Thirdly, don’t worry if you’re doing it differently. My dyslexic brain makes me jump all around a story narrative and I often have to write quite a bit before I can sort out the plotting. Find a way to organise your thoughts and ideas that works for you. Some people make visual diagrams,or come up with places their characters visit and fit the plotting around that.I write lots of lists and notes and flow charts often on the back of used envelopes. There is no right way, only the way that works for you.

And lastly, for me the best way to start a story is just to start writing it. Write that first line. Make it intriguing, or scary, or funny. Make it the best first line you can think of. Then think of who that first line is about. How are they feeling? And what’s happening to them? Stories are all about questions and finding the answers to them is half the fun.

There’s much to extrapolate in Lee Dodd’s second novel, many issues and great characters, but in essence, Lightning Chase Me Home is a good adventure story. Amber Lee Dodd’s first novel, We Are Giants, is reviewed here, and you can purchase Lightning Chase Me Home here.

Paper Avalanche by Lisa Williamson

paper avalancheThis is a book with a mental health issue at its heart, and although like No Fixed Address by Susin Nielsin, Williamson has clearly taken a ‘theme’ or ‘problem’ she wants to address and written a story on it, the novel in no way feels like an ‘issue’ book. The characters are so well drawn, so likeable and sympathetic and written in such an understanding way, that they could be real, and so it feels more like a character exploration than a focus on ‘issue’.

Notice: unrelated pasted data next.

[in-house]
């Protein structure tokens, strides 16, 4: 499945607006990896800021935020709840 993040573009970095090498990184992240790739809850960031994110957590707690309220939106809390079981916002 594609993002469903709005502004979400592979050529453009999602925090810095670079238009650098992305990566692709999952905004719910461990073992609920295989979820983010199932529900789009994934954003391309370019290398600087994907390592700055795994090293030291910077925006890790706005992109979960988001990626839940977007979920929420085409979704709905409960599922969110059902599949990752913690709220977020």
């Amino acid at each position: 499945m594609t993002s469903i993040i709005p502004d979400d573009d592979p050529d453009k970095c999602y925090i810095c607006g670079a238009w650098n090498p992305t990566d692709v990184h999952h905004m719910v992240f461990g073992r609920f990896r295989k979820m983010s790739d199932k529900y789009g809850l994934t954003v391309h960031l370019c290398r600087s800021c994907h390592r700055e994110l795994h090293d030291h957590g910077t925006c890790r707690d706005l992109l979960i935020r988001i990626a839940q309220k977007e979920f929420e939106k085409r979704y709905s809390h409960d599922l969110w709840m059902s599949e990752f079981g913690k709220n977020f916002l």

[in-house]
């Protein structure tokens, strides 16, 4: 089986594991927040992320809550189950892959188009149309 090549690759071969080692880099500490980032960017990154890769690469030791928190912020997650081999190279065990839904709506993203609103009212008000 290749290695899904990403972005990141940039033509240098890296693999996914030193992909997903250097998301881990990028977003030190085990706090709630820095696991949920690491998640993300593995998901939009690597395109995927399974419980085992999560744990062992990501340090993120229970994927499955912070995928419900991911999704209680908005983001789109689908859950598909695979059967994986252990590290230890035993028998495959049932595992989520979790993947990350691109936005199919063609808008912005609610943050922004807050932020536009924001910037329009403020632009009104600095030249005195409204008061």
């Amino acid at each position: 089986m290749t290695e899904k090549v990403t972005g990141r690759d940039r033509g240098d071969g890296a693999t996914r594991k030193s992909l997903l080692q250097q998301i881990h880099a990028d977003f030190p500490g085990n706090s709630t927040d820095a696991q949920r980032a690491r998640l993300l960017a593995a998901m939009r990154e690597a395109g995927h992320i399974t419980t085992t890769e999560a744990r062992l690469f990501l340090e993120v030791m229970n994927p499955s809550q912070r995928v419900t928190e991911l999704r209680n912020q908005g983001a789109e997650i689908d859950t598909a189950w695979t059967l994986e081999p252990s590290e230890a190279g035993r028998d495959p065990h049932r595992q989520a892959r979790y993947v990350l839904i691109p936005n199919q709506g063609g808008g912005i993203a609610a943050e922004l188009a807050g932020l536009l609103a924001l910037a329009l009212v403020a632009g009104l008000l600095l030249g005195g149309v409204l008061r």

Year 9 student Ro Snow spends much of her time at school trying hard to be invisible. She’s one of those children at school who wanders the corridor alone, keeps her head down in lessons, and doesn’t shine in any after school clubs or at any talent because she wants to be un-noticed. She’s a ‘behind the scenes’ kind of person. The reader first meets her at an after-show drama club party where she is shying away from the teenage boy who clearly has noticed her and taken an interest. It feels authentic, and squirmy and also deeply moving.

Ro’s mother is a hoarder, and their house, to Ro, is both highly embarrassing from the outside and an absolute shocker from the inside. Piles of dishes litter the sink, piles of paper line the corridors. Ro can’t see her carpet anymore, and she has to shuffle sideways to make it through her hallway. Her room though, with a lock on the door to keep her mother out, is spotless, clean, minimal. However, she can’t make friends, in case they expect an invite home, so she keeps herself to herself.

Ro feels that her mother’s mental health issue defines her whole life. Until that is, things start to change, as life invariably does. A new family with teenage boy move in next door. And a girl called Tanvi starts at her school who takes an unlikely punt as who’s to be her new best friend – picking Ro. When Tanvi forces Ro into joining the school choir, and Ro discovers how talented she really is, it becomes harder and harder to hide from the spotlight. But with a light shone on her circumstances, things could go drastically wrong…By the end Ro comes to understand that she isn’t defined by her mother or her hoarding, nor limited by it, and it’s through the kindness and caring of people around her that this becomes apparent.